Hiring boom in finance as London job listings surge

Saleha Riaz
·2-min read
EDITORIAL USE ONLY An aerial view of a new pavilion as it arrives at West India Docks in east London, on its way to Canary Wharf�s' new neighbourhood, Wood Wharf, where it will join a second pavilion, to become a floating restaurant by the end of the year. Issue date: Wednesday April 14, 2021.
A new report shows that quarter-on-quarter, the financial services sector saw a 70% increase in jobs in March 2021. Photo: Press Association

London’s financial services industry is hiring again, as the UK eases lockdown restrictions and anxiety around Brexit fades.

Morgan McKinley’s quarterly London Employment Monitor revealed that financial services job positing returned to growth last month. The sector saw a 70% increase in job postings in March and a 4.8% rise in job seekers. Available roles were up 50% year-on-year.

"As the vaccine rollout continues apace and the road out of lockdown clears, we are seeing the sector recover at a faster rate than anticipated," said Hakan Enver, managing director at Morgan McKinley UK. "We expect this recovery and confidence to continue as the country unlocks and normal working life resumes."

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Enver said the sector had "turned a corner".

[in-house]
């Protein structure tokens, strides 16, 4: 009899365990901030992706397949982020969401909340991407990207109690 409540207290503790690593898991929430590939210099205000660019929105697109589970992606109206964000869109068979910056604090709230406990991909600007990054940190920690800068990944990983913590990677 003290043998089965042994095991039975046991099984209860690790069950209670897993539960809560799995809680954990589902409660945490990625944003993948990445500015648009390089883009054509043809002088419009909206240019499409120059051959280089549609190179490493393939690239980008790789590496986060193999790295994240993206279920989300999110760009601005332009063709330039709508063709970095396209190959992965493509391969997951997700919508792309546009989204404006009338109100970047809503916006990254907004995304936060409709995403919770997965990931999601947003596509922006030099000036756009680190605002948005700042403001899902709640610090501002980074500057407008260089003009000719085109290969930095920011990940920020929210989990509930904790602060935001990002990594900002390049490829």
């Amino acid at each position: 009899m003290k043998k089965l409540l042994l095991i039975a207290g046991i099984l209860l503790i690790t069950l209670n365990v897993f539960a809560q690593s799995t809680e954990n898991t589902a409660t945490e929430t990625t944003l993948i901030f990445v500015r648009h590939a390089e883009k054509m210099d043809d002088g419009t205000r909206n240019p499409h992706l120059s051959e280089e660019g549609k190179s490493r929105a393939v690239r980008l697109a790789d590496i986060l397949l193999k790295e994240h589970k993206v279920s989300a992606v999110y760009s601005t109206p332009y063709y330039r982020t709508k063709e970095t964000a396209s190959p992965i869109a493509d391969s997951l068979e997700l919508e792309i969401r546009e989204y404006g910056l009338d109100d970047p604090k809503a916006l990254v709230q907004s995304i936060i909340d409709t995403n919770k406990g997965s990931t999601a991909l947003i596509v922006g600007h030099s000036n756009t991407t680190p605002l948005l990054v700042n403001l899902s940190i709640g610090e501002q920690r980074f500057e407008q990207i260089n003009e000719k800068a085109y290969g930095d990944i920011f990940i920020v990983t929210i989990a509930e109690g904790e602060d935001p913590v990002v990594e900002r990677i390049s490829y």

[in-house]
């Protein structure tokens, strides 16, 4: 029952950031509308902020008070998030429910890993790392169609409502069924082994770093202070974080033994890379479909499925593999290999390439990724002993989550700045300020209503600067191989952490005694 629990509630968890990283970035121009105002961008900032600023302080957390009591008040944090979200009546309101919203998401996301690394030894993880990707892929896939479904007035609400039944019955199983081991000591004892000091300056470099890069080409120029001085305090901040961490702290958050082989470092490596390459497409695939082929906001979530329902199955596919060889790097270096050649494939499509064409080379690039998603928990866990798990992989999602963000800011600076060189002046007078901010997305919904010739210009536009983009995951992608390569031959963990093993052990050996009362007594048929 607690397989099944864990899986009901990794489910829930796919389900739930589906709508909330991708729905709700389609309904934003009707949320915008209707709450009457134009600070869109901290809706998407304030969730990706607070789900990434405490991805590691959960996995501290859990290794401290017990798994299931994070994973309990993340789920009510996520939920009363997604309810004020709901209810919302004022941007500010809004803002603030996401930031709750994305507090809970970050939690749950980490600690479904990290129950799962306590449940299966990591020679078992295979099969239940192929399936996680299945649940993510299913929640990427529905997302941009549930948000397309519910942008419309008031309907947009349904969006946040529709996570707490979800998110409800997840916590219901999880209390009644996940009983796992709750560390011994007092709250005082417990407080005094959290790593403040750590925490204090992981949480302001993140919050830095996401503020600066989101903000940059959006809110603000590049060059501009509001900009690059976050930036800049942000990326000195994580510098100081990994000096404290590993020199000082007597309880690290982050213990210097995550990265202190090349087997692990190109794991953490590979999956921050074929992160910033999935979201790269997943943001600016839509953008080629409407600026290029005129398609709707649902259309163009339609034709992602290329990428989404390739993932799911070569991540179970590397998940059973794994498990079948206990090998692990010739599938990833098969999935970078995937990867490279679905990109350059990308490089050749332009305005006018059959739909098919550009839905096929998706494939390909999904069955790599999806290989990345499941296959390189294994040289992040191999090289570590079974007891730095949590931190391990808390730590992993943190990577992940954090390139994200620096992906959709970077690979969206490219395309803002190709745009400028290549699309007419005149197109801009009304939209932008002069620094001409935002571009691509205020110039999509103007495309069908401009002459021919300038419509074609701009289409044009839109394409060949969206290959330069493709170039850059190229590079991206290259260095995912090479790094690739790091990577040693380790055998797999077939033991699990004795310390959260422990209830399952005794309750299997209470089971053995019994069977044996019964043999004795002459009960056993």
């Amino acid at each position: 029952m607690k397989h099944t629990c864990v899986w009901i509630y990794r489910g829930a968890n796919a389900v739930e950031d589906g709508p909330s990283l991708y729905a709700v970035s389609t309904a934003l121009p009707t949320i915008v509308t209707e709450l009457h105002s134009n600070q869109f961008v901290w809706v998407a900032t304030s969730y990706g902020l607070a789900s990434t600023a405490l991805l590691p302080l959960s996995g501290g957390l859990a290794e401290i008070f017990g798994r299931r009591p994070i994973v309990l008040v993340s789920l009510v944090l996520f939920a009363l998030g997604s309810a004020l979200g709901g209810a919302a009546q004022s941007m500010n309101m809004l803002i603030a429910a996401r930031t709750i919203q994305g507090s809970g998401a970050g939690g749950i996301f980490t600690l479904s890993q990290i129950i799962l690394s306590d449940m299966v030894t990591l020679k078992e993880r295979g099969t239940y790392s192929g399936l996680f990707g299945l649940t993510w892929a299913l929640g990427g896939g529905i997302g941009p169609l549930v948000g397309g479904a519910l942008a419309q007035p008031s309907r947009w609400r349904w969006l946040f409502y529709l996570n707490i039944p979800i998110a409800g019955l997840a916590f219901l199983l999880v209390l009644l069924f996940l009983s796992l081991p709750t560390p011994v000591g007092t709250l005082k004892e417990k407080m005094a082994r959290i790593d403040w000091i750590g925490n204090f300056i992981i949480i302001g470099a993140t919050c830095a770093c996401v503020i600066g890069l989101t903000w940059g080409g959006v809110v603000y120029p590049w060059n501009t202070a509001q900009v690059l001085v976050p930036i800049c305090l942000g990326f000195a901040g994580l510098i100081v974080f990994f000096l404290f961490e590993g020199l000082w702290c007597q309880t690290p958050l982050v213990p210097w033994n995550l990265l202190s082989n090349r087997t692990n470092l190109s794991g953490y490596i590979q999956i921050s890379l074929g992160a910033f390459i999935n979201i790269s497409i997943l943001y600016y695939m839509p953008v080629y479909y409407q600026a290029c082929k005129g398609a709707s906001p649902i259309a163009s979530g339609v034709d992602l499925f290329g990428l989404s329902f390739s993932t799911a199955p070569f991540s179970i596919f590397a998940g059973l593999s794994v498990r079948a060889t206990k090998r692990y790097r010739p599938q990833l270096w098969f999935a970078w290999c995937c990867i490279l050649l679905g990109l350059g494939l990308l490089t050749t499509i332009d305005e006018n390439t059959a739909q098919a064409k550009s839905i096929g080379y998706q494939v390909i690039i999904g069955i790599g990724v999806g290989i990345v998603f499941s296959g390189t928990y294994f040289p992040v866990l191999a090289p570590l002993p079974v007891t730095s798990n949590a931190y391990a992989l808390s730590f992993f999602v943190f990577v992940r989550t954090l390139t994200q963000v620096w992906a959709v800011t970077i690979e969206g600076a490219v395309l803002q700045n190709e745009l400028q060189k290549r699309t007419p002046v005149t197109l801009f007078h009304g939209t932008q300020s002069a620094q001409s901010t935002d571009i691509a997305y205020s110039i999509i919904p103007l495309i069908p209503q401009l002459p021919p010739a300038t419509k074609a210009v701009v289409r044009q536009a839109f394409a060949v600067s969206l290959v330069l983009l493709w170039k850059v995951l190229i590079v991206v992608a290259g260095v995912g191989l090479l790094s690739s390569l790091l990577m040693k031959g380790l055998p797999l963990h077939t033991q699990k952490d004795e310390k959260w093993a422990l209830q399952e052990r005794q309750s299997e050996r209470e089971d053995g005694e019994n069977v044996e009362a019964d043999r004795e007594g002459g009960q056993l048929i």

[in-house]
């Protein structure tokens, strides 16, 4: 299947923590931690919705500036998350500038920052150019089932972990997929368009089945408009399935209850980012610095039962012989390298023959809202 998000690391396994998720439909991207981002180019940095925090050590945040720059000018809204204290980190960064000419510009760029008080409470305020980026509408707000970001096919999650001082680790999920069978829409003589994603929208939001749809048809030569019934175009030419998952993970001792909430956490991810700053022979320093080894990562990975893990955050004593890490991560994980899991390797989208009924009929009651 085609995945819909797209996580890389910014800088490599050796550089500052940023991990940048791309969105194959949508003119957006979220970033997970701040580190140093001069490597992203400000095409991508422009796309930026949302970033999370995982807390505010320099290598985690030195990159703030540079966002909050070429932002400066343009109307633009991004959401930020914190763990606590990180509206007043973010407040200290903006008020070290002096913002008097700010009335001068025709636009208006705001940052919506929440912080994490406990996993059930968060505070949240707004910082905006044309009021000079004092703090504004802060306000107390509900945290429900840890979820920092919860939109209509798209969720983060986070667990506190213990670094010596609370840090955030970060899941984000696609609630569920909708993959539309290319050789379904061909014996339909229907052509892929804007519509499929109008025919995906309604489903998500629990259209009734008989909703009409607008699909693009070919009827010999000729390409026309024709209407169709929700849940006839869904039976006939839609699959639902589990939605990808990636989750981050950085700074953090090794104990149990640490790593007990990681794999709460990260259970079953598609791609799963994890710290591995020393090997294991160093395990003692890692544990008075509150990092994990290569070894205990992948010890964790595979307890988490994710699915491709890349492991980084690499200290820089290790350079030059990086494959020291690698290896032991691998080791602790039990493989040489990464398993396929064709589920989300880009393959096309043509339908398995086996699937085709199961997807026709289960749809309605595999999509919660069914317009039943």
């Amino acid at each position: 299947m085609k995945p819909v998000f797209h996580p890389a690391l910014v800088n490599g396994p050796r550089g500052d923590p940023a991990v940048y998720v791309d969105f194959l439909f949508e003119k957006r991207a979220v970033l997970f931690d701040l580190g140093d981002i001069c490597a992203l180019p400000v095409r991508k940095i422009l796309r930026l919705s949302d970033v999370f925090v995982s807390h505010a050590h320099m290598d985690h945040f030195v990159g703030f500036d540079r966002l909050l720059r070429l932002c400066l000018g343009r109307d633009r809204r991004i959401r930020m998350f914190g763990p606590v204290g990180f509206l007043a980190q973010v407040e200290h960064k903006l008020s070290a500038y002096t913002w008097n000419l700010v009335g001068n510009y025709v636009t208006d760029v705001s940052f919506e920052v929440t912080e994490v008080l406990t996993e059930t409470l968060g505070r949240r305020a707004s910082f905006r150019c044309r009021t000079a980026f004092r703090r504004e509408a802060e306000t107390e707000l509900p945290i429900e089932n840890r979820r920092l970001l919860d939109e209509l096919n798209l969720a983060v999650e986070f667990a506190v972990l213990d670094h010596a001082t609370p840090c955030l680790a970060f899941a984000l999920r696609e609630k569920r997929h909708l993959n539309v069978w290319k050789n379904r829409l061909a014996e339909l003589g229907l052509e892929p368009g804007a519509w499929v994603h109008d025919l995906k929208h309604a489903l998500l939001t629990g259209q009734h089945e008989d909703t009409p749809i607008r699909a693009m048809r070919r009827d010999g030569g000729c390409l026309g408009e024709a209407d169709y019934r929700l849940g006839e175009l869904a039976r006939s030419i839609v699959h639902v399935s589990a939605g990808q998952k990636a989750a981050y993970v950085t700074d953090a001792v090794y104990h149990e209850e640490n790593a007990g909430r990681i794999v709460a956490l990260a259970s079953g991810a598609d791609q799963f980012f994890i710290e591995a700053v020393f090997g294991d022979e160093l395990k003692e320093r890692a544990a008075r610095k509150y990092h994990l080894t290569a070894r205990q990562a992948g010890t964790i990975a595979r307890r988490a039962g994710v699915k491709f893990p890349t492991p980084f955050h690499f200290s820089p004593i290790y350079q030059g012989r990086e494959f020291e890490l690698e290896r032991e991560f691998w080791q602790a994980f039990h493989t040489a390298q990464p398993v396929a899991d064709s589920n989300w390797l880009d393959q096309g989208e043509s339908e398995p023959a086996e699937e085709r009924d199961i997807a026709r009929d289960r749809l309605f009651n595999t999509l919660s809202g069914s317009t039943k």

"Banks are back in expansion mode with a strong uplift in appetite for hiring experienced professionals," he said. "The City is on par for a good recovery over the year, mirroring jobs available in 2018 with the easing of lockdown restrictions and shops reopening."

Despite the double whammy of the pandemic and Brexit, London remains a global financial centre. The UK capital retained its second spot behind New York in the Global Financial Centres Index and PwC’s annual survey of chief executives found the UK is a more attractive investment proposition than it was before Brexit.

"London continues to be recognised as a global financial centre," Enver said,

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Last month, data showed the UK jobs market remained strong at the start of the year, despite a small uptick in unemployment.

Meanwhile, March saw the sharpest rise in permanent job placements for nearly six years as businesses prepare to re-open.

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